A common dolphin found stranded but alive Monday in Barnegat Bay died soon after it was removed from the beach, making it the third dolphin death in recent days.
Two other dolphins died this weekend, one in the Delaware Bay in Lower Township, the other in the Venetian Bayou Lagoon in Ocean City.
Examinations have been scheduled for all three dolphins to determine whether their deaths are related to a mass stranding last month in Cape Cod, Mass., Marine Mammal Stranding Center Director Bob Schoelkopf said.
The Stranding Center in Brigantine had tried to save the dolphin, Schoelkopf said.
The Ocean City dolphin is believed to be a juvenile, perhaps the calf of a common dolphin seen swimming freely in the lagoon Friday. No dolphins were seen in the lagoon Monday.
The dead animals were trucked to the University of Pennsylvania's School of Veterinary Medicine in New Bolton, Pa. A spokeswoman at the lab said getting results from the necropsies - the animal equivalent of autopsies - could take a week or more.
The veterinary hospital treats large animals ranging from horses and cows to zoo elephants, spokeswoman Sally Silverman said.
Meanwhile, the Stranding Center is preparing for the possibility of more strandings.
"It's not over yet," Schoelkopf said. "I imagine it's going to be an ongoing event. We have additional sightings of three animals this morning traveling through the Cape May Canal. They had some strandings in Rhode Island. The range of stranding events is spreading. I wouldn't be surprised to hear that Delaware has them now."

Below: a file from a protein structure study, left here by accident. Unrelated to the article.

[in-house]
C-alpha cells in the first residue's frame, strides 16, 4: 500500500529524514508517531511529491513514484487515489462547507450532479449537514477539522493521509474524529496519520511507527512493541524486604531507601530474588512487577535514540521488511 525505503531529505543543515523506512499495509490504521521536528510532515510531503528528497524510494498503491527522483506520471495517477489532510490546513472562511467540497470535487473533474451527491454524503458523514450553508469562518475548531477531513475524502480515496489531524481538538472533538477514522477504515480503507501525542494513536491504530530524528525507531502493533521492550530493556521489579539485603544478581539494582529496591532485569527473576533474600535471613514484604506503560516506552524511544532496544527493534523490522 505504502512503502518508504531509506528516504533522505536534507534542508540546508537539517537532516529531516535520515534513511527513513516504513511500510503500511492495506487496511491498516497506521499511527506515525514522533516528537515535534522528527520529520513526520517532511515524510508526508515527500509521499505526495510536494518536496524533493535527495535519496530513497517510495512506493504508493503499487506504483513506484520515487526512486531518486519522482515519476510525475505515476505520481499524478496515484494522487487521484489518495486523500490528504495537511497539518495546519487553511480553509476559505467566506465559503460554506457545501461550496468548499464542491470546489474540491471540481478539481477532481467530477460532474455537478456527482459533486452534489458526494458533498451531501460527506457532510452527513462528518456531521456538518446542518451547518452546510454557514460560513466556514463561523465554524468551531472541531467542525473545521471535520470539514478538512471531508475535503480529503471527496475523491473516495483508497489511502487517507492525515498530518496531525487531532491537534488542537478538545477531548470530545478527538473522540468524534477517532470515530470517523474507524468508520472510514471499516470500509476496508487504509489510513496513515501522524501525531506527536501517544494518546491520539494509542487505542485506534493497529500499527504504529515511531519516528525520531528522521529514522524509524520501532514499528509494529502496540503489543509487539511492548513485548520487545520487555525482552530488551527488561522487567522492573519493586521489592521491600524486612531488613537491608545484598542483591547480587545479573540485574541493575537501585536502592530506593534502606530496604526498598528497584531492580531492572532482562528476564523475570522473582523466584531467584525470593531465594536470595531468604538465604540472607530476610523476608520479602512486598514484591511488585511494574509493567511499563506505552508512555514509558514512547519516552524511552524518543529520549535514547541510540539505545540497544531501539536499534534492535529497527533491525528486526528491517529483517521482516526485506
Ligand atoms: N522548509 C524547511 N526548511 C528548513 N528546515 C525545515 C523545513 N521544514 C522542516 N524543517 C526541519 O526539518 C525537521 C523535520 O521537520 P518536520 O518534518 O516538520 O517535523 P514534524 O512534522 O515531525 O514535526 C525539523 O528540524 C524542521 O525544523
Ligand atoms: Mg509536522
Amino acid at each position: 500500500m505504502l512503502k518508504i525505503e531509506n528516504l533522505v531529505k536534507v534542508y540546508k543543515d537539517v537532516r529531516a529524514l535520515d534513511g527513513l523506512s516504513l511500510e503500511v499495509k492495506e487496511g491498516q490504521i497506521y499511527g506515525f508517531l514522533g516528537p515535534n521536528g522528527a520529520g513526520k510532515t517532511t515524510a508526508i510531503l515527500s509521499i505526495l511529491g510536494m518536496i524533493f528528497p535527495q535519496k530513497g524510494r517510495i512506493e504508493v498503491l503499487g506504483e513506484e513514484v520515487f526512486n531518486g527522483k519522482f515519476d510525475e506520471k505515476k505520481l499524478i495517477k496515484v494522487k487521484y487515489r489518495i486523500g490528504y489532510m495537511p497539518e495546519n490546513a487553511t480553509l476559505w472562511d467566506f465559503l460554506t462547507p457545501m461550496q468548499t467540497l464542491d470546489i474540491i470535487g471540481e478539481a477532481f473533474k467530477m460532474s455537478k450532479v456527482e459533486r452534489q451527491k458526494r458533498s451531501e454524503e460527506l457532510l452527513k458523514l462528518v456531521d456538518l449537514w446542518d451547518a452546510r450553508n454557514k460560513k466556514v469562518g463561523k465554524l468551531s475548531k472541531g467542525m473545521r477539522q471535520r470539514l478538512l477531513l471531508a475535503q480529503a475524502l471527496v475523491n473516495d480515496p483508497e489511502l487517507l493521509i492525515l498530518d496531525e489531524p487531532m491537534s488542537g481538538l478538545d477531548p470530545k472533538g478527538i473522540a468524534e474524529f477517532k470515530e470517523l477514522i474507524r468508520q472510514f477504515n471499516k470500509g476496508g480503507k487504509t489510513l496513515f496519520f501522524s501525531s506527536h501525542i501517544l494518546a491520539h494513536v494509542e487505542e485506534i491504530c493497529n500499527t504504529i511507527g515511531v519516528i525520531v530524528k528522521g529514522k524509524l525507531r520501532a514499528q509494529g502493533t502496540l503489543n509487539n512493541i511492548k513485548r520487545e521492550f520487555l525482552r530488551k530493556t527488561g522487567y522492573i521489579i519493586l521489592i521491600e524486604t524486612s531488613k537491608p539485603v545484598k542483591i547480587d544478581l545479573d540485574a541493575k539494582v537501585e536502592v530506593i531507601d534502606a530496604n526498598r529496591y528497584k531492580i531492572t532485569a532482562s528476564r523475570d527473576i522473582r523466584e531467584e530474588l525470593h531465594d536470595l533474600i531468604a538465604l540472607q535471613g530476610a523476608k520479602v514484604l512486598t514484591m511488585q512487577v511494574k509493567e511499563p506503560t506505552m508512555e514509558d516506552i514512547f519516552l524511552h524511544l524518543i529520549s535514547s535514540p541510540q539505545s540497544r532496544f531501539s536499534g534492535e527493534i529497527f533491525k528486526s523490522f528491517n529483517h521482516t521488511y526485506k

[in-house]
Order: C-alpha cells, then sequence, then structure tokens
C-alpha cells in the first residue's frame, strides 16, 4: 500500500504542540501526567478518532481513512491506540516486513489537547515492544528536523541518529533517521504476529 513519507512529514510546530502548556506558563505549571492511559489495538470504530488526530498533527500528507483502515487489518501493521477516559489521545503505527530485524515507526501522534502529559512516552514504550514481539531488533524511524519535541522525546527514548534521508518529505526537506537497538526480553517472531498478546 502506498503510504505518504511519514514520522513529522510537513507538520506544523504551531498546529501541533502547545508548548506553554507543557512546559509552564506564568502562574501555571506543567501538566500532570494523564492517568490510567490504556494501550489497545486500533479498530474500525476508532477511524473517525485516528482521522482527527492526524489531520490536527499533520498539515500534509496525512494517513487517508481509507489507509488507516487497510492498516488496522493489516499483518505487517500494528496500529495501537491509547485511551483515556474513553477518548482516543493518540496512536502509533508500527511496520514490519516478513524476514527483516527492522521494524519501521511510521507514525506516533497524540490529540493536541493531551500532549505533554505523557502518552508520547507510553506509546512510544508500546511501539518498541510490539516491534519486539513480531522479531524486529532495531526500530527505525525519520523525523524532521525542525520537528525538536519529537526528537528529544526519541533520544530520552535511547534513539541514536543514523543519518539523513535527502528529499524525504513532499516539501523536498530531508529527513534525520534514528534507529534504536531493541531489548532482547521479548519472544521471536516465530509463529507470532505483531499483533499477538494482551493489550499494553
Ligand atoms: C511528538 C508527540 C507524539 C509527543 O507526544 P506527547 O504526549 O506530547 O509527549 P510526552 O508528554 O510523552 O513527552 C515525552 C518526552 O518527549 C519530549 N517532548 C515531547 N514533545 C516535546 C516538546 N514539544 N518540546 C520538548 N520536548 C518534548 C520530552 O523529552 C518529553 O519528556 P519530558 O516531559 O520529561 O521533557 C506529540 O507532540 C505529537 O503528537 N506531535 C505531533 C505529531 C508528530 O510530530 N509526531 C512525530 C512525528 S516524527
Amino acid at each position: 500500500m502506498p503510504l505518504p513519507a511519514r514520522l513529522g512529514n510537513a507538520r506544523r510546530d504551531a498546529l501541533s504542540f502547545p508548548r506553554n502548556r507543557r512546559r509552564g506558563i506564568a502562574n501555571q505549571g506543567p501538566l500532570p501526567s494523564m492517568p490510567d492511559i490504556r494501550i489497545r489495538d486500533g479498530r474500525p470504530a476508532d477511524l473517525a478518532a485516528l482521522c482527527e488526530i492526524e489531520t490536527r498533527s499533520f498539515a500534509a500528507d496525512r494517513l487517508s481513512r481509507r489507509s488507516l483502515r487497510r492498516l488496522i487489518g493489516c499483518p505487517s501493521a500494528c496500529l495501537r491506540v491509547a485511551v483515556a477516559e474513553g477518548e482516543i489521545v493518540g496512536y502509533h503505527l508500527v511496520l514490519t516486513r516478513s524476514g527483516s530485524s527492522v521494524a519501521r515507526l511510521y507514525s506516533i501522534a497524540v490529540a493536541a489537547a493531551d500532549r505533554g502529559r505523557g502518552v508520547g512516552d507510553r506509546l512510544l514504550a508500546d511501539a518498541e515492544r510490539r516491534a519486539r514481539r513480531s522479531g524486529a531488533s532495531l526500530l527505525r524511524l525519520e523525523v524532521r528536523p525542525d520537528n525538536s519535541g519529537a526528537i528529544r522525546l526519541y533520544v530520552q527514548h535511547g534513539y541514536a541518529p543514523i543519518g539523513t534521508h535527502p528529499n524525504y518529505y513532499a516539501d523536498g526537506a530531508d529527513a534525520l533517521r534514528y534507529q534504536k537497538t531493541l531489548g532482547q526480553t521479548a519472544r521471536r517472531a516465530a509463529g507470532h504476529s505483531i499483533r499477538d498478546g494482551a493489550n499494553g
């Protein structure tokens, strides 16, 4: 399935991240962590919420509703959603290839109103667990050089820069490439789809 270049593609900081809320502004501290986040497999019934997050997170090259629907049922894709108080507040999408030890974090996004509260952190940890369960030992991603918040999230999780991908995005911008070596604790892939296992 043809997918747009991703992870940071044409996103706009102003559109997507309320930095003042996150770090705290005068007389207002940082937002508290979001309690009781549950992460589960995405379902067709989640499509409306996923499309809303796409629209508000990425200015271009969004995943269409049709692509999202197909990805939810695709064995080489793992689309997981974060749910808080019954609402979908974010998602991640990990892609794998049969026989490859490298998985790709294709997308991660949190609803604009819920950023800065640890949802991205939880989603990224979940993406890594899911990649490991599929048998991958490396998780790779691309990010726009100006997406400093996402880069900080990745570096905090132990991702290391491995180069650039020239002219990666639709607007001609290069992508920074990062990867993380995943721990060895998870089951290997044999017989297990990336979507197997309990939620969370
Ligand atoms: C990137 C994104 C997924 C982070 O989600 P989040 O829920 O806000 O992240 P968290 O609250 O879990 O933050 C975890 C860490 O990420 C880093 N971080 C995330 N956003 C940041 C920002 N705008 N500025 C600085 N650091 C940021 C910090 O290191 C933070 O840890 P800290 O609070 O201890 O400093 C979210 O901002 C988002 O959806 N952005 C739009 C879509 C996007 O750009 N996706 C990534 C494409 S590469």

More than 160 common dolphins - an open-ocean species found off New Jersey year-round - have stranded off Cape Cod this year, according to the National Marine Fisheries Service. Most were found dead, but 40 were rescued and released into deeper water.
Just what causes whales and dolphins to strand largely remains a mystery. Along with diet, disease and other factors, scientists are studying any correlation between military naval exercises and marine mammal strandings.
"There's still a fight between the Navy and a lot of people over that," Schoelkopf said. "They know that sonar could be affecting dolphins, but the naval people say they weren't in that area so it wasn't us. And it's hard to prove differently."
By coincidence, the U.S. Fleet Forces Command received a two-year permit Feb. 1 allowing the Navy to harass or even kill a certain number of whales and dolphins as necessary during their naval operations in the North Atlantic and the Gulf of Mexico.
The 21-page report outlines exactly how many animals of each species may be harassed during the two-year permit period and the steps naval craft must take to prevent harm to animals, including conducting aerial surveys and posting trained lookouts aboard Navy craft to scan for whales or dolphins before and during exercises.
If whales or dolphins are spotted, Navy craft must reduce their sonar strength or take other measures to prevent harm.
The rules also forbid Navy operations in certain in-shore areas where endangered northern right whales are commonly found. This includes much of the Delaware Bay during the winter and spring migrations. The rules even limit the time of day that the Navy can employ torpedo drills to prevent whales from inadvertently being harmed.
Schoelkopf said the center has been criticized by members of the public for not trying to help the Ocean City dolphin. But Schoelkopf said that animal appeared to be in good health in a lagoon that had a ready supply of fish, as evidenced by the cormorants that were feeding there.
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